IS YOUR BUSINESS READY FOR A LEASED LINE?
ALTERNATE TITLE – Leased Lines – Are they for you?
As your business adopts new technology, having a reliable Internet connection becomes increasingly important. Broadband providers vie to garner customers by offering greater Internet speed at lower rates. Consequently, leased line suppliers have also lowered their rates considerably. However, they still charge a notch above broadband for their services and hence remain the second choice for Internet connectivity.
While individuals and households opt unequivocally for broadband, larger corporates and businesses opt for leased lines in order to avoid downtime. SMEs and SMBs waver between the two options in their effort to balance the costs and budgets.
We clarify a few broad aspects here to make the decision easier for you.
What Is a Leased Line?
Simply put, a leased line is a dedicated Internet connection. Being dedicated, it offers a constant speed of Internet – you can choose from the various options available – at a fixed bandwidth for upload as well as download. It is a closed-circuit setup between your place of work and the provider’s nearest point of service.
What Do Leased Lines Give Your Business?
For one, they give you a steady and constant speed of Internet connectivity, unaffected by the outside traffic. Since it operates in a closed circuit, it is definitely more secured than broadband. You can use your leased line for more than just the Internet connectivity, such as for VoIP, selective data transfer and other purposes, depending on the package your provider offers.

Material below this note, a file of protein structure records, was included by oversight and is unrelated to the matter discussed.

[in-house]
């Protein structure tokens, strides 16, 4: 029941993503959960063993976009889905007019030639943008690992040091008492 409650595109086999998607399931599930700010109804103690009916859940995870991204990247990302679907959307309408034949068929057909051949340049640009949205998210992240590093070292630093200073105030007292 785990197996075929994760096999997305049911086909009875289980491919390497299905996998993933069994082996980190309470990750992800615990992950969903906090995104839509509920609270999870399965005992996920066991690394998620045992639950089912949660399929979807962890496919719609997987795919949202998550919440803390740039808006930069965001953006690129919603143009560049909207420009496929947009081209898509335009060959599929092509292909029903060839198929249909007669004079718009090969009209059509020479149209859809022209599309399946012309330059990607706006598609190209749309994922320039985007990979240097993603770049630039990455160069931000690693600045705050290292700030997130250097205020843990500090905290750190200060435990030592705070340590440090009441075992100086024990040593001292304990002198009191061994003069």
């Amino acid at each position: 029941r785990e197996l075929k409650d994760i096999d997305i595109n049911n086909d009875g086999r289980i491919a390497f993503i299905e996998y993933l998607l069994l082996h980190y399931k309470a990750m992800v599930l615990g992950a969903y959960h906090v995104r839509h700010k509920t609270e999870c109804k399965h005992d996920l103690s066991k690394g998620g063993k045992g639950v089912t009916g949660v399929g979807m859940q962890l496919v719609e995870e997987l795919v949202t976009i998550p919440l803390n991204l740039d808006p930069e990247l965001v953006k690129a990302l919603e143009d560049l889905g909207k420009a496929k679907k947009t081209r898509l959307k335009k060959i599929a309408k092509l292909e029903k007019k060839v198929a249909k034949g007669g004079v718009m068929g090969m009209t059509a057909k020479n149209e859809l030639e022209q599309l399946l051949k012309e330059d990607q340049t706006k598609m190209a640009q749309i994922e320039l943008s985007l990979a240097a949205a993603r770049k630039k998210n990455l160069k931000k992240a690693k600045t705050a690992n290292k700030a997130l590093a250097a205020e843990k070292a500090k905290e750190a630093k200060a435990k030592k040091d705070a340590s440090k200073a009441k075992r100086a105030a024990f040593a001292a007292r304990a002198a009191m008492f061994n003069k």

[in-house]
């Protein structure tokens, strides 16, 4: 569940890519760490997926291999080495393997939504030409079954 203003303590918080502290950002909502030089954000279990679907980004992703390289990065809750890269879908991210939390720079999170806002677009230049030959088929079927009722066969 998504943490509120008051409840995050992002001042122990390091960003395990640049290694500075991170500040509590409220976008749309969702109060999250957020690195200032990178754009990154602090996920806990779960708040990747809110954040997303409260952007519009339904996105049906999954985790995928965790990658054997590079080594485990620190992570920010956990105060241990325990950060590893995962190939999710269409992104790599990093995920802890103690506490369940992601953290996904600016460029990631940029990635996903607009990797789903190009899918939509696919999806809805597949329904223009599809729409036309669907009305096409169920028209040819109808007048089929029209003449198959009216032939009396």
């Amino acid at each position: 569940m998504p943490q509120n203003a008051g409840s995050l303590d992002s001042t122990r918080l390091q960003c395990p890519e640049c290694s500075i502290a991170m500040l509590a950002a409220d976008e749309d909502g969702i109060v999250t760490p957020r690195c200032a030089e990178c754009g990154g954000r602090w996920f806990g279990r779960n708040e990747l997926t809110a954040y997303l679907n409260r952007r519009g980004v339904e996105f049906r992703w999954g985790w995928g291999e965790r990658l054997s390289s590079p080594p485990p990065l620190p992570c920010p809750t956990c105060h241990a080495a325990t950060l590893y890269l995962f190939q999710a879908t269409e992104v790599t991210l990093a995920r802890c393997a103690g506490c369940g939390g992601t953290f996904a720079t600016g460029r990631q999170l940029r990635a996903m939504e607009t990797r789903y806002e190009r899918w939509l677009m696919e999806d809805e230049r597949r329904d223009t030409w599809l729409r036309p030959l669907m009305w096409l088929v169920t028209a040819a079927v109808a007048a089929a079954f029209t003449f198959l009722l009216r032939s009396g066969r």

Is a Leased Line the Solution for Your Business?
The answer to this question really depends on four important factors:
The Number of Users: A leased line is said to be viable for businesses that employ 20 or more employees. This is true for two reasons. One, if your business is that big you will save decent amounts by avoiding downtime. Second, to reduce your employee turnover, you need to provide them with the tools they need to work better – it can be frustrating working in an office with a slow connection. Besides, you also avoid clogging up your lines with unwanted traffic.
If you do not have 20 or more employees but have high volumes of data transfer instead, you may still need a dedicated connection such as a leased line for your business. Broadband providers impose limits on the volume of data you can download or upload as well as the Internet speed, time and the number of users. They juggle these factors to make the connection economically viable for you. A leased line, on the other hand, offers you a dedicated connection at a constant speed with no limits on the volume of data or time. So if your business is one that requires uploading and/or downloading large files or a large number of files, you should consider leased lines.
Leased lines operate in a closed circuit between you and your provider. There is very little chance of hacking since there are no middlemen involved. If your business is such that the data you deal in is classified, sensitive or volatile, you may want to opt for a leased line. You may also want to take a leased line if your business is likely to suffer significantly on account of a possible downtime. Leased lines are far less likely to suffer downtime when compared with other types of Internet connection, although it is not unheard of.